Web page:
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I am working on developing a PBPK model for liposomic nanoparticles used to deliver drugs to fells in the bloodstream. However, I do not have any in vivo data or in vitro data. Given only chemical and physical properties like pKa or the octanol-water partition coefficient, how can a get a relatively accurate estimate of the tissue:blood partition coefficient, as well as the renal & metabolic clearance?

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  • $\begingroup$ What is your overall goal or research question that you would like to answer? We could collaborate on a research project. $\endgroup$
    – Polymania
    Nov 4, 2016 at 16:02
  • $\begingroup$ @Polymania that would be great! How can I contact you? This has to do with modeling liposomic nanoparticles binding to cells that flow through the blooddtream. I want to estimate thr concentration of the cell-lipsosome complex in various compartments of the body, so I am trying to model the systems seperately for now. However, there is not much in vivo sata for both the cells and the nanoparticles, although I do have a little data on the cells. Hence, I need to estimate these parameters. I am new to PBPK modeling so i am not sure if this approach is suitable for my project. $\endgroup$
    – TanMath
    Nov 4, 2016 at 18:40
  • $\begingroup$ @Polymania I have saved your email. I will send an email as soon as possible. $\endgroup$
    – TanMath
    Nov 4, 2016 at 18:52

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Regarding the tissue partition coefficient, Li et al. said: "By using such a parameter, it is assumed that there is the same transfer kinetics of nanoparticles from blood into tissues as from tissues back into blood circulation, and an equilibrium of concentrations between blood and tissue exists. These assumptions may not be appropriate for nanoparticles."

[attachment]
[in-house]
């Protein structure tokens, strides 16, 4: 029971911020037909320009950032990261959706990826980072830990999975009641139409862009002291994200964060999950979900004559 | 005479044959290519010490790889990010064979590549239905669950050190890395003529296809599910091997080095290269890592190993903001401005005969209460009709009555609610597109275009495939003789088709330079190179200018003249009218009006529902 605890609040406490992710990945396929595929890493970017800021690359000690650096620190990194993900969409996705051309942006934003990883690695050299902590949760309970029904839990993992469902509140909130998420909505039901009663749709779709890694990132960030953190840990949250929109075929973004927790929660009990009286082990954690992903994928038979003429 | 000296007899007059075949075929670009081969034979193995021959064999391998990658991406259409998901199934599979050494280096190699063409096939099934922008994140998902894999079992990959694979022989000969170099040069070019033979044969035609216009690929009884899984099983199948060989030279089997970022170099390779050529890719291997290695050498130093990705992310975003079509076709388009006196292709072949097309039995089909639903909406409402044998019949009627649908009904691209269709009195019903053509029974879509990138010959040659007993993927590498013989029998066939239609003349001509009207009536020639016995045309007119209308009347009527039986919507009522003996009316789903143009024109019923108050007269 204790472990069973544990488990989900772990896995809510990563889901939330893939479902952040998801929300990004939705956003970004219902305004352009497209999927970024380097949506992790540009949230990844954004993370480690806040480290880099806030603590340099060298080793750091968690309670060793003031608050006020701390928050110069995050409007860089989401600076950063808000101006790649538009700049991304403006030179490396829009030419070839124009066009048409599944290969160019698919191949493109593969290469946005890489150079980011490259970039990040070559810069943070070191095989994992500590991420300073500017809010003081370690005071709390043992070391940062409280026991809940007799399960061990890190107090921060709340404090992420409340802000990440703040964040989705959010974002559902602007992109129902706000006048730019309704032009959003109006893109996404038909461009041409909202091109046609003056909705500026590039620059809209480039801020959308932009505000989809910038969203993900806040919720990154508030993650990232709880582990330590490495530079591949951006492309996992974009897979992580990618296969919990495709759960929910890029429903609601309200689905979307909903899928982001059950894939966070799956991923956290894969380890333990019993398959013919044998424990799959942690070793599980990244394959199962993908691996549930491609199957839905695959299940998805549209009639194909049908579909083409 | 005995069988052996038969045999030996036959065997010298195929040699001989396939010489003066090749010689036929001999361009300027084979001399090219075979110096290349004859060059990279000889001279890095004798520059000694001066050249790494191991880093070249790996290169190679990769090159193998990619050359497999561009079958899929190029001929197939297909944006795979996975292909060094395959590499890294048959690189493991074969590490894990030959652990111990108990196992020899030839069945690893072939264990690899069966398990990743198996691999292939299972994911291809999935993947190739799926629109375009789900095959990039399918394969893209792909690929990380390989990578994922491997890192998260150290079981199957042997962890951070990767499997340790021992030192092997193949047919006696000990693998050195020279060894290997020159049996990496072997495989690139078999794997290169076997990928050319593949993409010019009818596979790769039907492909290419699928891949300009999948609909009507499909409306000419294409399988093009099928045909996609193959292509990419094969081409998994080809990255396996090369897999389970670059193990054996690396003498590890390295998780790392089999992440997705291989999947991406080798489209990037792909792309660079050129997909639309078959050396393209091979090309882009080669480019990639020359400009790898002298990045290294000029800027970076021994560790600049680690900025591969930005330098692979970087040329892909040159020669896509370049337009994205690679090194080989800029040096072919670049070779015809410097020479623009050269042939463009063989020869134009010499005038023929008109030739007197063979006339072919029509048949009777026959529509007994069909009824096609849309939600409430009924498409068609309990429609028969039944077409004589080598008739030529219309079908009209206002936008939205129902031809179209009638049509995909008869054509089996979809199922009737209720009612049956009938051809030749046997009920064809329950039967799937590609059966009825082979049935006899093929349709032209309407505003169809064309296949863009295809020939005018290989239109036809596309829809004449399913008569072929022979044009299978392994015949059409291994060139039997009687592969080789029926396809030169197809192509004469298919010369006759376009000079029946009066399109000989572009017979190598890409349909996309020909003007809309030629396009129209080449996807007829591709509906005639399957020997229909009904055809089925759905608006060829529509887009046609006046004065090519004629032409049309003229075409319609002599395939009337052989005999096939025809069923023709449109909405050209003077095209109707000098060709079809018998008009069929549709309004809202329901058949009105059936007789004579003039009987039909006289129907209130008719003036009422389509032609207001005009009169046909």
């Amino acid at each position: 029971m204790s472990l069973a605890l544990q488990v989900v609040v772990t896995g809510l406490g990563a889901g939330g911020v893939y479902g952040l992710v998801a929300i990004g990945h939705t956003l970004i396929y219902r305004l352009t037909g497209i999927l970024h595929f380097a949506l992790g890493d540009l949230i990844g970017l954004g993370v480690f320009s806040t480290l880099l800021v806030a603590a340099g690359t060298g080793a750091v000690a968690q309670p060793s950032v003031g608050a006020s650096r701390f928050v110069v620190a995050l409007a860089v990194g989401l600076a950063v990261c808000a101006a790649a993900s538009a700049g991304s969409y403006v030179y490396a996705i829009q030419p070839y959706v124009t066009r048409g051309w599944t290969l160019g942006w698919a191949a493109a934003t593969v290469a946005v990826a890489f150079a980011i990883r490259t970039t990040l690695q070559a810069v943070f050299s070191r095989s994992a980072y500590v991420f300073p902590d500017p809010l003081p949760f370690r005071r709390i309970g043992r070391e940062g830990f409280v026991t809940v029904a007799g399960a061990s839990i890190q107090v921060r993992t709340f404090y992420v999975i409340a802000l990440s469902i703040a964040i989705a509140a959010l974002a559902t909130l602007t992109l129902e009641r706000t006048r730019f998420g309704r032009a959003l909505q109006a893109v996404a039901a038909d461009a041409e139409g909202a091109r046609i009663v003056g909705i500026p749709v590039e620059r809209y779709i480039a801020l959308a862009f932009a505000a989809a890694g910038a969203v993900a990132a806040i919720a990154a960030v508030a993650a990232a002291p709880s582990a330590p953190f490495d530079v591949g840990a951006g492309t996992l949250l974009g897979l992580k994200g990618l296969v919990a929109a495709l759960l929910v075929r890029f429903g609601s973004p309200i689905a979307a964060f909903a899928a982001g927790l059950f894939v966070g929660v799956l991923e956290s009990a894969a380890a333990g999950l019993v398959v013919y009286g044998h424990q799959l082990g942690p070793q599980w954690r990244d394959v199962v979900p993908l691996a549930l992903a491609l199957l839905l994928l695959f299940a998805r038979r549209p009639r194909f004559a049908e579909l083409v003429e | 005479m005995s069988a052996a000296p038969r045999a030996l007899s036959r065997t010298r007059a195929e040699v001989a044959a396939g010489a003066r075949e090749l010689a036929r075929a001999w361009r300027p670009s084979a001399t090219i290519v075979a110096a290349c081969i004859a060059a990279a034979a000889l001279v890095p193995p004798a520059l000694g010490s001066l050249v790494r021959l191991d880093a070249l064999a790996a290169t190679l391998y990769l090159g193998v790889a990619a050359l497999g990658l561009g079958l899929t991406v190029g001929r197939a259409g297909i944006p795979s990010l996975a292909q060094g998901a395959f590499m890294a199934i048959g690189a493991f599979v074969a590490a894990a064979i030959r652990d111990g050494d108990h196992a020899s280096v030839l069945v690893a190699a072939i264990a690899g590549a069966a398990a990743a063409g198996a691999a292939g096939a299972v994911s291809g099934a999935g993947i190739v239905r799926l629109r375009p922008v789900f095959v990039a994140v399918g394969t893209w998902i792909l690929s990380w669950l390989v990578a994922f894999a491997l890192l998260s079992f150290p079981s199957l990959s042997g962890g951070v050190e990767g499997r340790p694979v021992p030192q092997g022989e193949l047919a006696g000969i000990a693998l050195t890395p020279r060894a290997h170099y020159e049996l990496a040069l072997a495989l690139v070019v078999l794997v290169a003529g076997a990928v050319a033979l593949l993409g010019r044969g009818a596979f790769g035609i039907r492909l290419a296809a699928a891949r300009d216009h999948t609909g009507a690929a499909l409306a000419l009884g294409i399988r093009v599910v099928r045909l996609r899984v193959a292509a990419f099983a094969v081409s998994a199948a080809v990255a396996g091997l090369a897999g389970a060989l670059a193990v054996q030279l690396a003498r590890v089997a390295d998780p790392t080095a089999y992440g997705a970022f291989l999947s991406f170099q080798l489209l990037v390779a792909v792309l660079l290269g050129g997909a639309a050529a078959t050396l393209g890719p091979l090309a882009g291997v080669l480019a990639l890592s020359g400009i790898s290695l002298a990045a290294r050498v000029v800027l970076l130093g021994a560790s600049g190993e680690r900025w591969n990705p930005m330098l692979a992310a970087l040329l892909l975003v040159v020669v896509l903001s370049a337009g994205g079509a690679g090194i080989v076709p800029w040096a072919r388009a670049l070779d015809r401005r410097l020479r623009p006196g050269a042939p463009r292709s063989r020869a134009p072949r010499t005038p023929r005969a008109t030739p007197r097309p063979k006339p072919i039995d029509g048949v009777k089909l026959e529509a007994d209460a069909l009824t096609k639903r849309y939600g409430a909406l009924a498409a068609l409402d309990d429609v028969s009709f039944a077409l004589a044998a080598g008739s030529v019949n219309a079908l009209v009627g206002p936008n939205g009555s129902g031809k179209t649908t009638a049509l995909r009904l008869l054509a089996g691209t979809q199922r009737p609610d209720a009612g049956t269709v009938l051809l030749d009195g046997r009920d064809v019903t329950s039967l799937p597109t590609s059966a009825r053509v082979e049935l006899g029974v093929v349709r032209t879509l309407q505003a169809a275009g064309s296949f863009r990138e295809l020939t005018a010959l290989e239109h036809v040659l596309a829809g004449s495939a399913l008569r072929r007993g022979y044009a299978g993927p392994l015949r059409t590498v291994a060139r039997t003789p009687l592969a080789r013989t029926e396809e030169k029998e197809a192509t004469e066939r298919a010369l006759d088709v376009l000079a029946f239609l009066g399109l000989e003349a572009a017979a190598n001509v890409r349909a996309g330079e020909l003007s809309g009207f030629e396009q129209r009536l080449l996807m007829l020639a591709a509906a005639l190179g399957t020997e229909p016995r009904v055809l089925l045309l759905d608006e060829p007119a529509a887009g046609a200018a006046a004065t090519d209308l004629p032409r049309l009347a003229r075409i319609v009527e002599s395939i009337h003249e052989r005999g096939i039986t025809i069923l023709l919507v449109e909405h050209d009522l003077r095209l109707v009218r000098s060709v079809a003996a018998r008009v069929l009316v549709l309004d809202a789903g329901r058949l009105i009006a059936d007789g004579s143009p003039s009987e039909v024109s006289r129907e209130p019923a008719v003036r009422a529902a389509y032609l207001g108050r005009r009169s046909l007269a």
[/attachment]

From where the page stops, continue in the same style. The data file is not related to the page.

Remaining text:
1. Physiologically Based Pharmacokinetic Modeling of Nanoparticles Mingguang Li, Khuloud T. Al-Jamal, Kostas Kostarelos, and Joshua Reineke ACS Nano 2010 4 (11), 6303-6317 DOI: 10.1021/nn1018818

However if you are set on using a tissue:blood partition coefficient (Kp), Yun and Edginton have done a review of 6 in silico methods for determining Kp for small molecules. You may be able to extrapolate to nanoparticles.

  1. Yun, Y.E., Cotton, C.A. & Edginton, A.N. J Pharmacokinet Pharmacodyn (2014) 41: 1. doi:10.1007/s10928-013-9342-0

Finally, if you are looking for data to help determine a partition coefficient, there is an excellent review of liposomal doxorubicin pharmacokinetic data in animals and humans here.

  1. Gabizon, A., Shmeeda, H. & Barenholz, Y. Clin Pharmacokinet (2003) 42: 419. doi:10.2165/00003088-200342050-00002
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  • $\begingroup$ Do you work with PBPK models of liposomes? $\endgroup$
    – TanMath
    Aug 18, 2017 at 4:45

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